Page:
a b s t r a c t 1. Introduction The purpose of this paper is to determine whether memories can have any benefit for their subjects while being dis-torted. 1 There are a number of things that one may have in mind by 'benefit' while referring to memory. For that reason, the formulation of the issue that will occupy us here admits several possible readings. It will therefore make for clarity if we begin our discussion by specifying, in Section 1, the types of benefits with which we will be concerned in this discussion. One may also have different things in mind by 'distortion,' depending on one's views about the function of memory. Thus, in order to formulate the topic of our discussion precisely, I will distinguish, in Section 2, two pictures of what memory is supposed to do, and two associated notions of distortion. Next, I will put forward two types of memories that, I will argue, can qualify as cases of beneficial distortion under very specific circumstances. In Section 3, I will discuss the case of so-called 'observer mem-ories' and, in Section 4, I will discuss the case of so-called 'fabricated memories.' My contention will be that, in both cases, some of those memories can, on the one hand, be advantageous for the subject to have while, on the other hand, her faculty of mem-ory has failed to perform its proper function by producing them. The significance of this claim for the two pictures of what memory is supposed to do will be explored in Section 5. 2. Epistemic benefits and adaptive benefits There are at least two ways in which having a memory can be beneficial for a subject. One of them is epistemic. Having a memory may provide the subject with knowledge of, or at least justification for a belief about, the past. The memory does this by supplying the subject with evidence, or grounds, for a certain belief; a belief in the content of the memory or, more 1 In what follows, I will use 'a memory' and the plural 'memories' to refer to memory experiences, and I will use 'memory' to refer to the faculty that produces memory experiences. Hopefully the context will help to avoid confusion. The discussion of the various types of benefits that memory experiences can carry will assume that those experiences have propositional content. With that exception, nothing in the discussion that follows will hinge on precisely how one construes the notion of a memory experience.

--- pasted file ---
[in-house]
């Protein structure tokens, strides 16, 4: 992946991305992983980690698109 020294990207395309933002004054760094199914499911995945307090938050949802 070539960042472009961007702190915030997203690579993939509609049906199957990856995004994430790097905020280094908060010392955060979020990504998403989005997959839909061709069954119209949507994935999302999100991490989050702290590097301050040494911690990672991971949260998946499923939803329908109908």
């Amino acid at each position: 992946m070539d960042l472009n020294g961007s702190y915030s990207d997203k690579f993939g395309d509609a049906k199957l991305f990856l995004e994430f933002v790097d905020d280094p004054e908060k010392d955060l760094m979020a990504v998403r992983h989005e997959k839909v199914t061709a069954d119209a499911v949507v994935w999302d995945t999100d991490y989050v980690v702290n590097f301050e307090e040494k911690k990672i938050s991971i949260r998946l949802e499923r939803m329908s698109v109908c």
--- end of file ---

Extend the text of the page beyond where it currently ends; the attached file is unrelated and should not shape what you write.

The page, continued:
Fernández, J. (2015). What are the benefits of memory distortion? Consciousness and Cognition, 33, 536–547. https://doi.org/10.1016/j.concog.2014.09.019